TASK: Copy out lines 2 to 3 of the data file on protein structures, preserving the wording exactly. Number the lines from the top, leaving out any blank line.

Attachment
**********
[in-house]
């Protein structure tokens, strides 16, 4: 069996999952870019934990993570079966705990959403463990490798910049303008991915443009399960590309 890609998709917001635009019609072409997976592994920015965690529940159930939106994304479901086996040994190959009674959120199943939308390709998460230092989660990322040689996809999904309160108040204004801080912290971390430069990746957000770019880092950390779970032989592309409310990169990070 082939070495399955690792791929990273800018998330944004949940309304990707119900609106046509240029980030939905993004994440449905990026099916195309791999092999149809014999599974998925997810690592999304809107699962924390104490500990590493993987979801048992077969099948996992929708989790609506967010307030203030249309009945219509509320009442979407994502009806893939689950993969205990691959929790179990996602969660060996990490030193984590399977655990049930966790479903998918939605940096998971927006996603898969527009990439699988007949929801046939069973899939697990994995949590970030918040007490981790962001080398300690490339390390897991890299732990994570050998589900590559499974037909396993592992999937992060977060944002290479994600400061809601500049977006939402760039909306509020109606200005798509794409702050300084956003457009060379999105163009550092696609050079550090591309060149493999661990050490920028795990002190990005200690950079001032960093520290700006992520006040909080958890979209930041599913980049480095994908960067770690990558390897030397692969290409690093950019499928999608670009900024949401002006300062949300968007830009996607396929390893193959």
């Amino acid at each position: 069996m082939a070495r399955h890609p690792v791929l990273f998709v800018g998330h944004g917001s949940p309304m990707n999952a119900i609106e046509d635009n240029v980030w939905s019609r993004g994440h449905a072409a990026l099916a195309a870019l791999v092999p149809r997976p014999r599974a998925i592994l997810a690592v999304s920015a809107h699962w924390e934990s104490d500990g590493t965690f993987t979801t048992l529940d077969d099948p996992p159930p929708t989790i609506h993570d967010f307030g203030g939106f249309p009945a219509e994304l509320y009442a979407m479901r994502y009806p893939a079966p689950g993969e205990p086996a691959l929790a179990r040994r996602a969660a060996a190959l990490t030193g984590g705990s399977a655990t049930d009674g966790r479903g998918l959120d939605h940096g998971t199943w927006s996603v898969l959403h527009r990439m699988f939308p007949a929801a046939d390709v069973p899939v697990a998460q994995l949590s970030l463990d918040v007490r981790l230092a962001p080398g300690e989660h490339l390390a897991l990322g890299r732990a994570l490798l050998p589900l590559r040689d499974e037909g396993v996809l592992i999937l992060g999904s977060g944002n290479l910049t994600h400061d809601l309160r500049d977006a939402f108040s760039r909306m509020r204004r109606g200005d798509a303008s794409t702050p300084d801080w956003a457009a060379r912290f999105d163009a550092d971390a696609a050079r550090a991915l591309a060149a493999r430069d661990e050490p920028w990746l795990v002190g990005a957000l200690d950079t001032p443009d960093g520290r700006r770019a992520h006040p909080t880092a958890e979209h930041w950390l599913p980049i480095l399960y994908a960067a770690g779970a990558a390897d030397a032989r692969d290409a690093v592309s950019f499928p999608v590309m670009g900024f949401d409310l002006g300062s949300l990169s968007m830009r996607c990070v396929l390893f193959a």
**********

């Protein structure tokens, strides 16, 4: 069996999952870019934990993570079966705990959403463990490798910049303008991915443009399960590309 890609998709917001635009019609072409997976592994920015965690529940159930939106994304479901086996040994190959009674959120199943939308390709998460230092989660990322040689996809999904309160108040204004801080912290971390430069990746957000770019880092950390779970032989592309409310990169990070 082939070495399955690792791929990273800018998330944004949940309304990707119900609106046509240029980030939905993004994440449905990026099916195309791999092999149809014999599974998925997810690592999304809107699962924390104490500990590493993987979801048992077969099948996992929708989790609506967010307030203030249309009945219509509320009442979407994502009806893939689950993969205990691959929790179990996602969660060996990490030193984590399977655990049930966790479903998918939605940096998971927006996603898969527009990439699988007949929801046939069973899939697990994995949590970030918040007490981790962001080398300690490339390390897991890299732990994570050998589900590559499974037909396993592992999937992060977060944002290479994600400061809601500049977006939402760039909306509020109606200005798509794409702050300084956003457009060379999105163009550092696609050079550090591309060149493999661990050490920028795990002190990005200690950079001032960093520290700006992520006040909080958890979209930041599913980049480095994908960067770690990558390897030397692969290409690093950019499928999608670009900024949401002006300062949300968007830009996607396929390893193959």
């Amino acid at each position: 069996m082939a070495r399955h890609p690792v791929l990273f998709v800018g998330h944004g917001s949940p309304m990707n999952a119900i609106e046509d635009n240029v980030w939905s019609r993004g994440h449905a072409a990026l099916a195309a870019l791999v092999p149809r997976p014999r599974a998925i592994l997810a690592v999304s920015a809107h699962w924390e934990s104490d500990g590493t965690f993987t979801t048992l529940d077969d099948p996992p159930p929708t989790i609506h993570d967010f307030g203030g939106f249309p009945a219509e994304l509320y009442a979407m479901r994502y009806p893939a079966p689950g993969e205990p086996a691959l929790a179990r040994r996602a969660a060996a190959l990490t030193g984590g705990s399977a655990t049930d009674g966790r479903g998918l959120d939605h940096g998971t199943w927006s996603v898969l959403h527009r990439m699988f939308p007949a929801a046939d390709v069973p899939v697990a998460q994995l949590s970030l463990d918040v007490r981790l230092a962001p080398g300690e989660h490339l390390a897991l990322g890299r732990a994570l490798l050998p589900l590559r040689d499974e037909g396993v996809l592992i999937l992060g999904s977060g944002n290479l910049t994600h400061d809601l309160r500049d977006a939402f108040s760039r909306m509020r204004r109606g200005d798509a303008s794409t702050p300084d801080w956003a457009a060379r912290f999105d163009a550092d971390a696609a050079r550090a991915l591309a060149a493999r430069d661990e050490p920028w990746l795990v002190g990005a957000l200690d950079t001032p443009d960093g520290r700006r770019a992520h006040p909080t880092a958890e979209h930041w950390l599913p980049i480095l399960y994908a960067a770690g779970a990558a390897d030397a032989r692969d290409a690093v592309s950019f499928p999608v590309m670009g900024f949401d409310l002006g300062s949300l990169s968007m830009r996607c990070v396929l390893f193959a």